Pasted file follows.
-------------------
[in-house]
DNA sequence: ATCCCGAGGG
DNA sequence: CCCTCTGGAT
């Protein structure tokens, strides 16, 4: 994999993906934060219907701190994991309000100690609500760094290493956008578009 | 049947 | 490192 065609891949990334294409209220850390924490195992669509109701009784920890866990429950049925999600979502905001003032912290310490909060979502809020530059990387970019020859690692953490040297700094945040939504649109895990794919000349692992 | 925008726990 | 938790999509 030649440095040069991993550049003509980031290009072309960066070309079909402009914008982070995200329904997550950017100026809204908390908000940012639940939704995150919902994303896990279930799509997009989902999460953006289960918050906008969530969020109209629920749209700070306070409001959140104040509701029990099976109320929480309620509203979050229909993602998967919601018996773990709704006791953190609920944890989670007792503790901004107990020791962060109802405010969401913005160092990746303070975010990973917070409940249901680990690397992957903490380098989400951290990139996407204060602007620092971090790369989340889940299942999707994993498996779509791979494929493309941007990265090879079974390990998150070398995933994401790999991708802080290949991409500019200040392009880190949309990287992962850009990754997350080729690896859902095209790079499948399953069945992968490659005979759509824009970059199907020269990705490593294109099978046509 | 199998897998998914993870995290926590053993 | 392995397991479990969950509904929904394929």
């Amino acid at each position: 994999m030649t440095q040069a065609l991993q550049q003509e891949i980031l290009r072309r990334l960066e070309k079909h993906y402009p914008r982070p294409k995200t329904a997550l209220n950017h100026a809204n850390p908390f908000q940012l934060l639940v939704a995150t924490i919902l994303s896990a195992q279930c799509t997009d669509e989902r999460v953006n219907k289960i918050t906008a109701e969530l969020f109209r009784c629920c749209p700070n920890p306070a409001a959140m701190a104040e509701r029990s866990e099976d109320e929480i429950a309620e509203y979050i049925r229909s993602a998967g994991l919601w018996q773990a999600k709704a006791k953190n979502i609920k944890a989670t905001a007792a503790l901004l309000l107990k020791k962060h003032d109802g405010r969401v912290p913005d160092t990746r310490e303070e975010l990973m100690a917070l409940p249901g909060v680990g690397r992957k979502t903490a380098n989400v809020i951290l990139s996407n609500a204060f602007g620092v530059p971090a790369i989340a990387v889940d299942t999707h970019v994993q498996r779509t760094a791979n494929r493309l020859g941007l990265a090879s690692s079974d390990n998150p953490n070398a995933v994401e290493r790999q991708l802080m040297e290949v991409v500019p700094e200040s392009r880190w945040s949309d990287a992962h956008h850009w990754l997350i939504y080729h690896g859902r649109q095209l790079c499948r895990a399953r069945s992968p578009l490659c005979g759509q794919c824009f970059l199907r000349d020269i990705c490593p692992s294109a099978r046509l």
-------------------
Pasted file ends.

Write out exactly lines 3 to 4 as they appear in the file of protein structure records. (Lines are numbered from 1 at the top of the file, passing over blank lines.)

DNA sequence: CCCTCTGGAT
């Protein structure tokens, strides 16, 4: 994999993906934060219907701190994991309000100690609500760094290493956008578009 | 049947 | 490192 065609891949990334294409209220850390924490195992669509109701009784920890866990429950049925999600979502905001003032912290310490909060979502809020530059990387970019020859690692953490040297700094945040939504649109895990794919000349692992 | 925008726990 | 938790999509 030649440095040069991993550049003509980031290009072309960066070309079909402009914008982070995200329904997550950017100026809204908390908000940012639940939704995150919902994303896990279930799509997009989902999460953006289960918050906008969530969020109209629920749209700070306070409001959140104040509701029990099976109320929480309620509203979050229909993602998967919601018996773990709704006791953190609920944890989670007792503790901004107990020791962060109802405010969401913005160092990746303070975010990973917070409940249901680990690397992957903490380098989400951290990139996407204060602007620092971090790369989340889940299942999707994993498996779509791979494929493309941007990265090879079974390990998150070398995933994401790999991708802080290949991409500019200040392009880190949309990287992962850009990754997350080729690896859902095209790079499948399953069945992968490659005979759509824009970059199907020269990705490593294109099978046509 | 199998897998998914993870995290926590053993 | 392995397991479990969950509904929904394929």